Wet-process phosphoric acid was fed to a three-stage countercurrent extraction unit at a flow rate of 88 ml/min. The wet-process acid contained 165 mg/l total uranium, 5.5 g/l ferric iron, and 29.5% P2 O5 by weight and had a temperature of 50 C. The wet-process acid was contacted in the extraction unit at an aqueous to organic ratio of 4:1 for 20 minutes per cycle with an extractant solution containing 70 g/l isodecyl pyrophosphoric acid in a kerosene diluent. The extractant solution also contained 52 ml/l n-octanol modifier. The flow rate of the extractant solution was 22 ml/min. The pregnant extractant was oxidized with a 50% by volume aqueous solution of hydrogen peroxide which was introduced into the barren extractant at a flow rate of 0.08 ml/min.

The barren extractant was introduced into a two-stage countercurrent stripping unit and contacted with a 2 molar aqueous solution of ammonium carbonate at an aqueous to organic ratio of 2:1. The flow rate of the ammonium carbonate solution was 44 ml/min and the solution had a pH of 9.3 to 9.6. A bleed stream was removed from the barren extractant downstream of the stripping unit at a flow rate of 1.6 ml/min, and fresh extractant solution was added to the barren extractant downstream of the bleed stream at a flow rate of 1.6 ml/min. The fresh extractant solution contained 135 g/l isodecyl pyrophosphoric acid and 52 ml/l n-octanol modifier. The barren extractant was then returned to extraction.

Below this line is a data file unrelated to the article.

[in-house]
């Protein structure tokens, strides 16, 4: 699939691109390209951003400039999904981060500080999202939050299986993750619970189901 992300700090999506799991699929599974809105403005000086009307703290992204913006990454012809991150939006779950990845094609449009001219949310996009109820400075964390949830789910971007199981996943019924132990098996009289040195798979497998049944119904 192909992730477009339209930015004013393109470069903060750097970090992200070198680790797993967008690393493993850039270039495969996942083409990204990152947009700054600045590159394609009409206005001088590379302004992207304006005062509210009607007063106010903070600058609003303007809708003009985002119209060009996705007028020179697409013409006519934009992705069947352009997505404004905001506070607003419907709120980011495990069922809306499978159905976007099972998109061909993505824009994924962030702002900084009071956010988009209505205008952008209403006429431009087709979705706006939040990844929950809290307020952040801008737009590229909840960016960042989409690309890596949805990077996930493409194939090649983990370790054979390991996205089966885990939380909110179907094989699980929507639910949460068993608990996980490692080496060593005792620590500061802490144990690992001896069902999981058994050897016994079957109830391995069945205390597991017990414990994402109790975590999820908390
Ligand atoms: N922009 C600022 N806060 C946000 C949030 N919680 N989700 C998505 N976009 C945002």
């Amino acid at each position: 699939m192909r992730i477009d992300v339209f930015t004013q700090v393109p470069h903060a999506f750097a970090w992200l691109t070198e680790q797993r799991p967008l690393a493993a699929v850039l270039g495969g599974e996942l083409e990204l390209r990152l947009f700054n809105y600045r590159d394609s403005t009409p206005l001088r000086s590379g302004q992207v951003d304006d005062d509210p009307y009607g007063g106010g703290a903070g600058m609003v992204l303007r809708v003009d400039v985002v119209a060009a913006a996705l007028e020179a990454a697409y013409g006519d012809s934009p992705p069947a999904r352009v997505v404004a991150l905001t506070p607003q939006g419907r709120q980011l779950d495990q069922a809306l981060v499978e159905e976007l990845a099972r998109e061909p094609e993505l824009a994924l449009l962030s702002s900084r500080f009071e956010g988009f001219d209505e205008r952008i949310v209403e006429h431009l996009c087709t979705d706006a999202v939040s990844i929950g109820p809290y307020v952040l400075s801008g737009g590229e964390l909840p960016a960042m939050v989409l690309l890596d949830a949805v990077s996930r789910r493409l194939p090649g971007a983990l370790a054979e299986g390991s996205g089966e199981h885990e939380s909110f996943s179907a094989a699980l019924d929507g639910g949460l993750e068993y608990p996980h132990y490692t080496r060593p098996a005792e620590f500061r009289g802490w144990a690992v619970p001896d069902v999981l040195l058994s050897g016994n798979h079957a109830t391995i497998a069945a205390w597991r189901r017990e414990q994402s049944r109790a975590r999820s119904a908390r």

The process was continued until the extractant had completed 36 cycles of combined extraction and stripping. A steady state analysis was as follows. The raffinate acid contained 25 mg/l total uranium, 5.36 g/l ferric iron and 29.5% P2 O5 and had a flow rate of 88 ml/min. The pregnant extractant contained 65 g/l isodecyl pyrophosphoric acid, 50 ml/l n-octanol modifier, and 5 g/l mono orthophosphate esters. The total uranium and ferric iron concentrations of the pregnant extractant were 572 mg/l and 1.5 g/l, respectively. The bleed stream contained 65 g/l isodecyl pyrophosphoric acid, 50 ml/l n-octanol modifier, 12 mg/l total uranium and 1.0 g/l ferric iron. The stripping solution after contact with the extractant contained 651 mg/l AUT, 280 mg/l total uranium, 480 mg/l ferric hydroxide (Fe(OH)3) and 2.5 g/l mono orthophosphate esters.

EXAMPLE 2

Wet-process phosphoric acid was fed to a three-stage countercurrent extraction unit at a flow rate of 44 ml/min. The wet-process acid contained 165 mg/l total uranium, 6.5 g/l ferric iron, and 29.5% P2 O5 by weight and had a temperature of 50 C. The wet-process acid was contacted in the extraction unit at an aqueous to organic ratio of 4:1 for 40 minutes per cycle with an extractant solution containing 70 g/l isodecyl pyrophosphoric acid in a kerosene diluent. The extractant solution also contained 52 ml/l isodecanol modifier. The flow rate of the extractant solution was 11 ml/min. The pregnant extractant was oxidized with a 50% by volume aqueous solution of hydrogen peroxide which was introduced into the barren extractant at a flow rate of 0.04 ml/min.

The barren extractant was introduced into a two-stage countercurrent stripping unit and contacted with a 2 molar aqueous solution of ammonium carbonate at an aqueous to organic ratio of 6:1. The flow rate of the ammonium carbonate solution was 66 ml/min and the solution had a pH of 9.6 and was saturated with uranium. A bleed stream was removed from the barren extractant downstream of the stripping unit at a flow rate of 0.81 ml/min, and fresh extractant solution was added to the barren extractant downstream of the bleed stream at a flow rate of 0.81 ml/min. The fresh extractant solution contained 135 g/l isodecyl pyrophosphoric acid and 52 ml/l isodecanol modifier. The barren extractant was then returned to extraction.